The Second Industrial Revolution: As American manufacturing technology spread to new industries, it ushered in what many have called the Second Industrial Revolution. The first had come on a wave of new inventions in iron making, in textiles, in the centrally powered factory, and in new ways of organizing business and work. In the latter 19th century, a second wave of technical and organizational advances carried industrial society to new levels. While Great Britain had been the birthplace of the first revolution, the second occurred most powerfully in the United States.
Factories and their production output became much larger than they had been in the first stage of the Industrial Revolution. Some industries concentrated production in fewer but bigger and more productive facilities. In addition, some industries boosted production in existing (not necessarily larger) factories. This growth was enabled by a variety of factors, including technological and scientific progress; improved management; and expanding markets due to larger populations, rising incomes, and better transportation and communications.
It was in the automobile industry that continuous-process methods and the American system combined to greatest effect. In 1903 American industrialist Henry Ford founded the Ford Motor Company. His production innovation was the moving assembly line, which brought together many mass-produced parts to create automobiles. Ford’s moving assembly line gave the world the fullest expression yet of the Second Industrial Revolution, and his production triumphs in the second decade of the 20th century signaled the crest of the new industrial age.
Organization and Work: Just as important as advances in manufacturing technology was a wave of changes in how business was structured and work was organized.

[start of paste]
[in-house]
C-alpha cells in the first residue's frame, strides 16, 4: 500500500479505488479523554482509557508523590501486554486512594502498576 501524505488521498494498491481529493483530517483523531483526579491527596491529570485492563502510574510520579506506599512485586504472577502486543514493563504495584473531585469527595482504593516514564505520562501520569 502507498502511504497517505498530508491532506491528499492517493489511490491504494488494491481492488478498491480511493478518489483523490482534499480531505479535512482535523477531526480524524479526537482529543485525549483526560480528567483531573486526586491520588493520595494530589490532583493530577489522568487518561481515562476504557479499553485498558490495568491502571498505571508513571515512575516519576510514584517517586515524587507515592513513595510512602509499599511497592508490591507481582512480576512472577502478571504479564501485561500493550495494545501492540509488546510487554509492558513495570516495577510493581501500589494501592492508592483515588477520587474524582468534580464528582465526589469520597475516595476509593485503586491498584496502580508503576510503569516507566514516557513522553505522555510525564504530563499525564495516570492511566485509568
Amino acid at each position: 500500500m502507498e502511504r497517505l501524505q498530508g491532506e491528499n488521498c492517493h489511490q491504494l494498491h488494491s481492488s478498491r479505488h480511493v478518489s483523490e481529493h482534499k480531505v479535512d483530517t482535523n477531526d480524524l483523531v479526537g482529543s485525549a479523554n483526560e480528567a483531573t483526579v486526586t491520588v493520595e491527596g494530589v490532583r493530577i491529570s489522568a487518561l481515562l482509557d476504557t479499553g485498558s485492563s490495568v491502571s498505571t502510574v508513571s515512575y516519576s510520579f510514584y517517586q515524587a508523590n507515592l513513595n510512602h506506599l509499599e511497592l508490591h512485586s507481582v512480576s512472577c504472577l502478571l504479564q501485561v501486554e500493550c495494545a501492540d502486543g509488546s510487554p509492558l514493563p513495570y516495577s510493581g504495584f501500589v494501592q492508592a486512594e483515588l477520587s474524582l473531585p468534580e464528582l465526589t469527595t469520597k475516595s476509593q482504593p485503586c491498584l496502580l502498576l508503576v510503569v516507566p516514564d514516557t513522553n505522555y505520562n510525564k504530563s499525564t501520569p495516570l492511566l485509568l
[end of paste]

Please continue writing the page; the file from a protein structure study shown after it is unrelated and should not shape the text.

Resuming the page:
Changes in Agriculture: As it had done in Britain, industrialization brought deep and often distressing shifts to American society. The influence of rural life declined, and the relative economic importance of agriculture dwindled. The proportion of the work force dependent on agriculture shrank constantly from the time of the first federal census in 1790. From that time until the end of the 19th century, farm workers dropped from about 75 percent of the work force to about 40 percent.
New technology was introduced in agriculture. Machinery increased productivity so that fewer hands could produce more food per acre. New plows, seed drills, cultivators, mowers, and threshers, as well as the reaper, all appeared by 1860. After that, better harvesters and binding machines came into use, as did the harvester-threshers known as combines. Farmers also used limited steam power in the late 19th century, and by about 1905 they began using gasoline-powered tractors. At about the same time, Americans began to apply science systematically to agriculture, such as by using genetics as a basis for plant breeding. These techniques, plus fertilizers and pesticides, helped to increase farm productivity.
Changes in Society: As in Britain, the Industrial Revolution in the United States led to major social changes. Urban population grew, rural population declined, and the nature of labor changed dramatically.
Growth of Cities: As a result of the shift in economic importance from agriculture to manufacturing, American cities grew both in number and in population. From 1860 to 1900 the number of urban areas in the United States expanded fivefold. Even more striking was the explosion in the growth of big cities. In 1860 there were only 9 American cities with more than 100,000 inhabitants; by 1900 there were 38. Like the British critics of the preceding century, many Americans viewed these industrial and commercial centers as dark and dirty places crowded with exploited workers. But whatever the drawbacks of city life, urban growth in the United States was unstoppable, fueled both by the movement of rural Americans and a swelling tide of immigrants from Europe. In 1790 only about 5 percent of the American population lived in cities; today more than 75 percent does.